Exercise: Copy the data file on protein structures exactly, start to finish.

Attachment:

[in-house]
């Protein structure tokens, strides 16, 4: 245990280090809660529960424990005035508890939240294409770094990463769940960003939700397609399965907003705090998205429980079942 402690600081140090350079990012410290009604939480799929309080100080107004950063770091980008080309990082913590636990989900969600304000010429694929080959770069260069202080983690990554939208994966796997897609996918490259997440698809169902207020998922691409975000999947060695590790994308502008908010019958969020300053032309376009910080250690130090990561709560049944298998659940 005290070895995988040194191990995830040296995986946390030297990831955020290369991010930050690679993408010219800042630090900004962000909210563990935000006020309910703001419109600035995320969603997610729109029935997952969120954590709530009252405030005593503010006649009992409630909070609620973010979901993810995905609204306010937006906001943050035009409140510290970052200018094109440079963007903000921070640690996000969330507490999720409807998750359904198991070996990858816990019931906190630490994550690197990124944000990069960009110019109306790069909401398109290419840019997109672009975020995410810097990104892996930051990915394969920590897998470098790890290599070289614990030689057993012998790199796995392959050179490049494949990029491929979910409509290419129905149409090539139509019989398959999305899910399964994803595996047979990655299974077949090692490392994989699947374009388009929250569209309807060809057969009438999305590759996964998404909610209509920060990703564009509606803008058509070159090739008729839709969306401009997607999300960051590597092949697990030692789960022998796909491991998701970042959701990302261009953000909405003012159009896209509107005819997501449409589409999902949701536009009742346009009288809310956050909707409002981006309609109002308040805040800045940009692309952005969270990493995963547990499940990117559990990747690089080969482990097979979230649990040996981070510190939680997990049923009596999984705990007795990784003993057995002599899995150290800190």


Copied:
[in-house]
């Protein structure tokens, strides 16, 4: 245990280090809660529960424990005035508890939240294409770094990463769940960003939700397609399965907003705090998205429980079942 402690600081140090350079990012410290009604939480799929309080100080107004950063770091980008080309990082913590636990989900969600304000010429694929080959770069260069202080983690990554939208994966796997897609996918490259997440698809169902207020998922691409975000999947060695590790994308502008908010019958969020300053032309376009910080250690130090990561709560049944298998659940 005290070895995988040194191990995830040296995986946390030297990831955020290369991010930050690679993408010219800042630090900004962000909210563990935000006020309910703001419109600035995320969603997610729109029935997952969120954590709530009252405030005593503010006649009992409630909070609620973010979901993810995905609204306010937006906001943050035009409140510290970052200018094109440079963007903000921070640690996000969330507490999720409807998750359904198991070996990858816990019931906190630490994550690197990124944000990069960009110019109306790069909401398109290419840019997109672009975020995410810097990104892996930051990915394969920590897998470098790890290599070289614990030689057993012998790199796995392959050179490049494949990029491929979910409509290419129905149409090539139509019989398959999305899910399964994803595996047979990655299974077949090692490392994989699947374009388009929250569209309807060809057969009438999305590759996964998404909610209509920060990703564009509606803008058509070159090739008729839709969306401009997607999300960051590597092949697990030692789960022998796909491991998701970042959701990302261009953000909405003012159009896209509107005819997501449409589409999902949701536009009742346009009288809310956050909707409002981006309609109002308040805040800045940009692309952005969270990493995963547990499940990117559990990747690089080969482990097979979230649990040996981070510190939680997990049923009596999984705990007795990784003993057995002599899995150290800190």